Opinion

Factory-farmed teachers will fail our children



The new-look training courses are trying to turn out fully-formed teachers in a matter of weeks, when what they need is time to think and support as they develop. We can’t dismiss the great educational thinkers of the past

The increased focus on competition in education has produced a conveyor belt of quick fixes in systems across the globe. Start-up schools use pedagogical practices that trend like a Justin Bieber tweet. Children smile in videos on YouTube to attract prospective parents, and institutions hang banners outside their premises proclaiming “We are Ofsted Outstanding”. With such branding, a teacher and the class can no longer be the island they once were.

The image of the traditional maverick – think “Oh captain my captain!” from Dead Poets Society – still holds allure. It is a selling point for the strict new “traditional” schools that are all the rage. But appealing to images of public school tradition when a school has been set up in an old office block is a stretch for even the most fertile of imaginations. Flat-pack furniture is a poor substitute for mahogany and teachers who have bought into a pre-packaged vision are unlikely to march children around the car park to illustrate the dangers of herd thinking.

New teachers are spending less time than before in universities thinking, reflecting and questioning, and more time in schools under real pressure. In many institutions they are being relied upon to deliver exam results. In the absence of experience, prescription has become a necessity to ensure quality: this can range from being told what to put on displays through to curriculum and pedagogy. In some places new recruits are trained not only in?what to say but?how?to say it: a scripted curriculum means less risk.

Recruits are being trained not only in what to say but how?to say it: a risk-free scripted curriculum

In systems demanding such compliance, giving trainee teachers the time and space they need to grapple without crampons in the ideological chasm?between educational schools of thought is counterproductive. Who has?time to read Gert Biesta when there are targets to be met? Who can sit and ruminate over the failings of AS Neill’s Summerhill School, or digest John Dewey’s Democracy and Education when there is a person at the back of your classroom telling you to be more economical with language?

New-look teacher training courses are attempting to turn out fully functional teachers in a few short weeks and are therefore unlikely to point their overstressed fledglings towards educational theorists such Henry Giroux, Jonathan Kozol or Dorothy Heathcote. Doug Lemov and his 49 techniques in Teach Like a Champion is the new teacher training bible because it is infinitely more digestible and practical in a data-driven landscape demanding results.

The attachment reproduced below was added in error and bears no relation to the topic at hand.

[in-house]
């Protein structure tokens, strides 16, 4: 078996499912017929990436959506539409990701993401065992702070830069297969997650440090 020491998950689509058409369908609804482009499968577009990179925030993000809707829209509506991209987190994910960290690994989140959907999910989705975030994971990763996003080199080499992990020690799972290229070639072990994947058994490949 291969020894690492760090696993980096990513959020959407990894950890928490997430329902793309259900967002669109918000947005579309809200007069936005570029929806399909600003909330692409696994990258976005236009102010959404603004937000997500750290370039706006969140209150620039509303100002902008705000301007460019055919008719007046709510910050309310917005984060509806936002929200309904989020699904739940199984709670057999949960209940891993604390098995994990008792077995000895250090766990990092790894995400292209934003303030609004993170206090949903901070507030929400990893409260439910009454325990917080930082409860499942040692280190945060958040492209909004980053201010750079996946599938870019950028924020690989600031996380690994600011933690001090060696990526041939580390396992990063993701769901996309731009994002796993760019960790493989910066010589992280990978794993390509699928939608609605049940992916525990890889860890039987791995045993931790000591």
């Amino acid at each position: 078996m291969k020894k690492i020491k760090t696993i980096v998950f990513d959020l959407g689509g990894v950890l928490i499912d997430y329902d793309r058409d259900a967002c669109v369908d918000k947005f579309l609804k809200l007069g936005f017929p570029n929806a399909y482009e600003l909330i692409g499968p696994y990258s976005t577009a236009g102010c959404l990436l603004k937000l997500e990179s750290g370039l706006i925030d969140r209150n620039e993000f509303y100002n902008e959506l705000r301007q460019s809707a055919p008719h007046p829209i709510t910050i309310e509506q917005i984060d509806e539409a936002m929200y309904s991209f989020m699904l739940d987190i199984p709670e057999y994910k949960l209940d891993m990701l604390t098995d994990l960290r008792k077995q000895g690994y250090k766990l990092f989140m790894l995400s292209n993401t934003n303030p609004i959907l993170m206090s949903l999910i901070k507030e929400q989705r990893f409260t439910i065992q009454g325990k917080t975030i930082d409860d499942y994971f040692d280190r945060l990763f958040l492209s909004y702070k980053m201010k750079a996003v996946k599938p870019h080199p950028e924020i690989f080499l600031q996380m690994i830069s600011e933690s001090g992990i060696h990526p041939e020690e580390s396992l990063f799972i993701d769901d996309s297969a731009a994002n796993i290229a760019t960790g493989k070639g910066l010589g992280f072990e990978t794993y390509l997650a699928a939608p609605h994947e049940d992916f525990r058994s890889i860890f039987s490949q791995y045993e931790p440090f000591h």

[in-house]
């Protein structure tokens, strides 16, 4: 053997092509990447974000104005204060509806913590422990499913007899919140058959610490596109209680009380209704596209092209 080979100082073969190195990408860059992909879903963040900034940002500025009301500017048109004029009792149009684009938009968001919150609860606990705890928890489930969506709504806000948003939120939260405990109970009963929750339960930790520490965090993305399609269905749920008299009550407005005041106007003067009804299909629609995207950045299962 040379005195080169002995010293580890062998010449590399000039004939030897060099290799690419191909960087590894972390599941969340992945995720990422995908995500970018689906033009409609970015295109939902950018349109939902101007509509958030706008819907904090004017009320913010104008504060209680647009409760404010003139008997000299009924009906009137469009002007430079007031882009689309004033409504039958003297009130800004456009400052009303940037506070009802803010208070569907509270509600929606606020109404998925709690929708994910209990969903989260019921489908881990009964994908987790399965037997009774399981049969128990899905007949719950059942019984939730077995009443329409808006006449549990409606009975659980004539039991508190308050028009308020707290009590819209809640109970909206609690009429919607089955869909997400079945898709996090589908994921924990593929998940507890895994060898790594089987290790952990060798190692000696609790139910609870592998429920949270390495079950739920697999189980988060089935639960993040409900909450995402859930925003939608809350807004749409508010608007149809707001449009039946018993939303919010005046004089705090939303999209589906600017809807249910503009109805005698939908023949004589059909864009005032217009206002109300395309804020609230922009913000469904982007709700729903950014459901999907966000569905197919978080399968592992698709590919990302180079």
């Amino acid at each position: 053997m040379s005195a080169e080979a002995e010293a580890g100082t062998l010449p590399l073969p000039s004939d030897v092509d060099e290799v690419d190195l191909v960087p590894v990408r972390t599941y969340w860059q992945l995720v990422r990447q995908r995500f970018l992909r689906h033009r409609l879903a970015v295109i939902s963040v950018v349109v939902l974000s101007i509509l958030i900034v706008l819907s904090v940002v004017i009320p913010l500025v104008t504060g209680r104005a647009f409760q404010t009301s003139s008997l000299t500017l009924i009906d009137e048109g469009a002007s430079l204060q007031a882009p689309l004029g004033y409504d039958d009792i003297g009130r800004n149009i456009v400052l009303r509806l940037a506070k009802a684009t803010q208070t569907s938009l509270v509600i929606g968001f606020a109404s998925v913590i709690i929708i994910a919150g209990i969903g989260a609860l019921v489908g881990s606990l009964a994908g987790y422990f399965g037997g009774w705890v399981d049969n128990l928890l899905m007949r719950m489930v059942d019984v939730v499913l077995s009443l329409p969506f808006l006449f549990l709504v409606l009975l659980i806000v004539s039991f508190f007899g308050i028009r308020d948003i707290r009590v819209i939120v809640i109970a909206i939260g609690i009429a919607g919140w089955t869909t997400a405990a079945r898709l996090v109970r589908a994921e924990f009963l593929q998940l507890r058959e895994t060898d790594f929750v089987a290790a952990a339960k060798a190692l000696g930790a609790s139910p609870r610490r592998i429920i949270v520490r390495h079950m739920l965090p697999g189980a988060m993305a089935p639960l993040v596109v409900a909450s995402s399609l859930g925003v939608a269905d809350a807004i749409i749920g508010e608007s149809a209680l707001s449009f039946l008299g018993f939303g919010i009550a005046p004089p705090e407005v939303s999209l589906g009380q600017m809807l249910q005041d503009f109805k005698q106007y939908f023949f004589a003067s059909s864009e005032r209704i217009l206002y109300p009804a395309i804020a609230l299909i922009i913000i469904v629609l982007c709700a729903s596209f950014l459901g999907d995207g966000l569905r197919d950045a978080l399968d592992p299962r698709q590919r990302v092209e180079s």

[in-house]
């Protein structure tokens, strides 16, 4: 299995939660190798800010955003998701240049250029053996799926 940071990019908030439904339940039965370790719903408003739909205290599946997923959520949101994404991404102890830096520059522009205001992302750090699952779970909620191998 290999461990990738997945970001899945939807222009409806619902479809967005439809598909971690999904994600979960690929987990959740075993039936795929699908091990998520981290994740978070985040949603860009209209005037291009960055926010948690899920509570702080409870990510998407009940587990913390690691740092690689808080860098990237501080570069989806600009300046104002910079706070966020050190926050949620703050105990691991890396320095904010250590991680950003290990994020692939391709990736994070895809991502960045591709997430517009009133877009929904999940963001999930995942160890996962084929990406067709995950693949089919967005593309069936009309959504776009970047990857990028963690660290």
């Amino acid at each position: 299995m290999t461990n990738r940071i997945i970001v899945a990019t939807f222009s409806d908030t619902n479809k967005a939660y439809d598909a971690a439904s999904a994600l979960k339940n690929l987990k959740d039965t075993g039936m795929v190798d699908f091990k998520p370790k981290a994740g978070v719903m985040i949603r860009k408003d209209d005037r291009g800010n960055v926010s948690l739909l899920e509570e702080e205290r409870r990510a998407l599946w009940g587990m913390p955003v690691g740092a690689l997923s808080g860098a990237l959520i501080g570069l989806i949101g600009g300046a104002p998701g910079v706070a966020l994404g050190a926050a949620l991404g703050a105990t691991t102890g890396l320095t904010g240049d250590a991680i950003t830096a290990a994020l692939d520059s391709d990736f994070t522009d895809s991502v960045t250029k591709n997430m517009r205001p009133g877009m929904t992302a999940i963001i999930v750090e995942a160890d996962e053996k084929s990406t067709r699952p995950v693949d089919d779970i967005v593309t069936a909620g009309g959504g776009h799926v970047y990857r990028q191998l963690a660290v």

Twitter in particular has become a weapon in the assault against university training. A small number of voices who are relatively unknown in the real world yet are disproportionately influential with government, Ofsted and the media. Some of these keyboard warriors have become one-note trumpets, decreeing that a belief in learning styles indicates teacher-training institutions are not fit for purpose.

With all this excitement, is it a wonder that young teachers on social media buy into the idea that blogs and articles are “the best CPD” out there? Who wouldn’t want to change the world by waving one’s fingers over a keyboard? But, as skilful as it to distil a thought into 140 perfect characters, or write a clever blog or three, it is ludicrous to consider that a teacher’s best training?is?online.

The failings of the current system are being used as evidence of past failings of progressives in the education establishment. The message out there is that many of the greatest educational thinkers can be dismissed rather than expecting prospective teachers to consider why failings arise and make up their own minds.

With this persuasive, almost messianic narrative of change, young teachers can be forgiven for thinking they have discovered all the answers. However, in order to understand the complexity of the system we find ourselves in today, digesting the thoughts of writers from the great educational traditions of the past has to be part of the process.